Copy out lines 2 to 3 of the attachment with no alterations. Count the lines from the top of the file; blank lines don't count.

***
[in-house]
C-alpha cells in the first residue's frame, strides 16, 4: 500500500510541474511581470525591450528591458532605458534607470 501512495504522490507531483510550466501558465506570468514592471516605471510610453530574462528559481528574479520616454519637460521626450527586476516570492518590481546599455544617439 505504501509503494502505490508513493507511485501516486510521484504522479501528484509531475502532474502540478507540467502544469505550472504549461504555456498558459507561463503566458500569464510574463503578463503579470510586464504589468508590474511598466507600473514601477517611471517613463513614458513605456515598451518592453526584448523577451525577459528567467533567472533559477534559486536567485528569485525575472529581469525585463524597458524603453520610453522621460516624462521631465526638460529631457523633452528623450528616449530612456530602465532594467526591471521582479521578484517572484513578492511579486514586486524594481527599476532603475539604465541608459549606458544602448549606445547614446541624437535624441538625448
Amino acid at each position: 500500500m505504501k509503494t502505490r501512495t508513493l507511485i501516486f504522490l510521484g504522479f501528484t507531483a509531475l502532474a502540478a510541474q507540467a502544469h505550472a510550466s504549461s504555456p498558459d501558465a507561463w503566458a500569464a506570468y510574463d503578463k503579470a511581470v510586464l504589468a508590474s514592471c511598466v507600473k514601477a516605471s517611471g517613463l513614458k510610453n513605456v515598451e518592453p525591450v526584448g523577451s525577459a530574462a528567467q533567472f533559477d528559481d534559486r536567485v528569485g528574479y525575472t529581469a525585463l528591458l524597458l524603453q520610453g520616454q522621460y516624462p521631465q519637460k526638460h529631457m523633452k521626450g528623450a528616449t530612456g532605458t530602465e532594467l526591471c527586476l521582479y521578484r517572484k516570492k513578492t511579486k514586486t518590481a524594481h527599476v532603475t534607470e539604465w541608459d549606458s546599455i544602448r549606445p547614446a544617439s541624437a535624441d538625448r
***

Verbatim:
C-alpha cells in the first residue's frame, strides 16, 4: 500500500510541474511581470525591450528591458532605458534607470 501512495504522490507531483510550466501558465506570468514592471516605471510610453530574462528559481528574479520616454519637460521626450527586476516570492518590481546599455544617439 505504501509503494502505490508513493507511485501516486510521484504522479501528484509531475502532474502540478507540467502544469505550472504549461504555456498558459507561463503566458500569464510574463503578463503579470510586464504589468508590474511598466507600473514601477517611471517613463513614458513605456515598451518592453526584448523577451525577459528567467533567472533559477534559486536567485528569485525575472529581469525585463524597458524603453520610453522621460516624462521631465526638460529631457523633452528623450528616449530612456530602465532594467526591471521582479521578484517572484513578492511579486514586486524594481527599476532603475539604465541608459549606458544602448549606445547614446541624437535624441538625448
Amino acid at each position: 500500500m505504501k509503494t502505490r501512495t508513493l507511485i501516486f504522490l510521484g504522479f501528484t507531483a509531475l502532474a502540478a510541474q507540467a502544469h505550472a510550466s504549461s504555456p498558459d501558465a507561463w503566458a500569464a506570468y510574463d503578463k503579470a511581470v510586464l504589468a508590474s514592471c511598466v507600473k514601477a516605471s517611471g517613463l513614458k510610453n513605456v515598451e518592453p525591450v526584448g523577451s525577459a530574462a528567467q533567472f533559477d528559481d534559486r536567485v528569485g528574479y525575472t529581469a525585463l528591458l524597458l524603453q520610453g520616454q522621460y516624462p521631465q519637460k526638460h529631457m523633452k521626450g528623450a528616449t530612456g532605458t530602465e532594467l526591471c527586476l521582479y521578484r517572484k516570492k513578492t511579486k514586486t518590481a524594481h527599476v532603475t534607470e539604465w541608459d549606458s546599455i544602448r549606445p547614446a544617439s541624437a535624441d538625448r